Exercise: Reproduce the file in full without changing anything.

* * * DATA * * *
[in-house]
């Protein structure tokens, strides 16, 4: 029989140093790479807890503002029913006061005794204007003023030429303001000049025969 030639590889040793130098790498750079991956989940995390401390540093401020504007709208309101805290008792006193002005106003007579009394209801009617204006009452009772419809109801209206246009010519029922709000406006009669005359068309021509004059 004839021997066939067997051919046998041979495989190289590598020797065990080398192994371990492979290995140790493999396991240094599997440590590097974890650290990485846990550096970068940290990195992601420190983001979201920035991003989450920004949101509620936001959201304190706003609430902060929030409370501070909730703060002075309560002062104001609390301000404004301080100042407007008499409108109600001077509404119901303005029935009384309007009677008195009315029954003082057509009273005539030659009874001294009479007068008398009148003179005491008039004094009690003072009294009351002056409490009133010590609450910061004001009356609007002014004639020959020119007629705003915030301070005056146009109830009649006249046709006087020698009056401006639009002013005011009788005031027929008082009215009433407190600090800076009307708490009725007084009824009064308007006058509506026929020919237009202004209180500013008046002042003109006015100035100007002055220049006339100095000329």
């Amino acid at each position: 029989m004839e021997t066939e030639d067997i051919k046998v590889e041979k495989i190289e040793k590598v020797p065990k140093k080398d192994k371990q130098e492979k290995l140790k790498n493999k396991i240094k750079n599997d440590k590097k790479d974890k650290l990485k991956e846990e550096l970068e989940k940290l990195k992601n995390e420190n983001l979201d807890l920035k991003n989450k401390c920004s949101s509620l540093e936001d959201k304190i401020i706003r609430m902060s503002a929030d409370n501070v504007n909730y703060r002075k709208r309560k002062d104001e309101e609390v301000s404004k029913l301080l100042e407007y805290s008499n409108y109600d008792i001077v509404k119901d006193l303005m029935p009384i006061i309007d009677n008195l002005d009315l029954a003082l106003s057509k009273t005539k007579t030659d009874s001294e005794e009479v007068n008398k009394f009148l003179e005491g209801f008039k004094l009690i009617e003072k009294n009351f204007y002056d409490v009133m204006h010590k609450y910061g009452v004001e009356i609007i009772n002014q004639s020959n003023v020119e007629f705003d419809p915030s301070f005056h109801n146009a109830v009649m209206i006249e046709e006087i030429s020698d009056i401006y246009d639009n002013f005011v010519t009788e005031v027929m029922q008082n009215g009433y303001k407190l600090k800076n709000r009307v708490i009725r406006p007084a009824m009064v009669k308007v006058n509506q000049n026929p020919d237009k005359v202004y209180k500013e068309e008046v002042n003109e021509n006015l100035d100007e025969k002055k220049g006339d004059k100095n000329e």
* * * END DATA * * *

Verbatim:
[in-house]
């Protein structure tokens, strides 16, 4: 029989140093790479807890503002029913006061005794204007003023030429303001000049025969 030639590889040793130098790498750079991956989940995390401390540093401020504007709208309101805290008792006193002005106003007579009394209801009617204006009452009772419809109801209206246009010519029922709000406006009669005359068309021509004059 004839021997066939067997051919046998041979495989190289590598020797065990080398192994371990492979290995140790493999396991240094599997440590590097974890650290990485846990550096970068940290990195992601420190983001979201920035991003989450920004949101509620936001959201304190706003609430902060929030409370501070909730703060002075309560002062104001609390301000404004301080100042407007008499409108109600001077509404119901303005029935009384309007009677008195009315029954003082057509009273005539030659009874001294009479007068008398009148003179005491008039004094009690003072009294009351002056409490009133010590609450910061004001009356609007002014004639020959020119007629705003915030301070005056146009109830009649006249046709006087020698009056401006639009002013005011009788005031027929008082009215009433407190600090800076009307708490009725007084009824009064308007006058509506026929020919237009202004209180500013008046002042003109006015100035100007002055220049006339100095000329």
């Amino acid at each position: 029989m004839e021997t066939e030639d067997i051919k046998v590889e041979k495989i190289e040793k590598v020797p065990k140093k080398d192994k371990q130098e492979k290995l140790k790498n493999k396991i240094k750079n599997d440590k590097k790479d974890k650290l990485k991956e846990e550096l970068e989940k940290l990195k992601n995390e420190n983001l979201d807890l920035k991003n989450k401390c920004s949101s509620l540093e936001d959201k304190i401020i706003r609430m902060s503002a929030d409370n501070v504007n909730y703060r002075k709208r309560k002062d104001e309101e609390v301000s404004k029913l301080l100042e407007y805290s008499n409108y109600d008792i001077v509404k119901d006193l303005m029935p009384i006061i309007d009677n008195l002005d009315l029954a003082l106003s057509k009273t005539k007579t030659d009874s001294e005794e009479v007068n008398k009394f009148l003179e005491g209801f008039k004094l009690i009617e003072k009294n009351f204007y002056d409490v009133m204006h010590k609450y910061g009452v004001e009356i609007i009772n002014q004639s020959n003023v020119e007629f705003d419809p915030s301070f005056h109801n146009a109830v009649m209206i006249e046709e006087i030429s020698d009056i401006y246009d639009n002013f005011v010519t009788e005031v027929m029922q008082n009215g009433y303001k407190l600090k800076n709000r009307v708490i009725r406006p007084a009824m009064v009669k308007v006058n509506q000049n026929p020919d237009k005359v202004y209180k500013e068309e008046v002042n003109e021509n006015l100035d100007e025969k002055k220049g006339d004059k100095n000329e």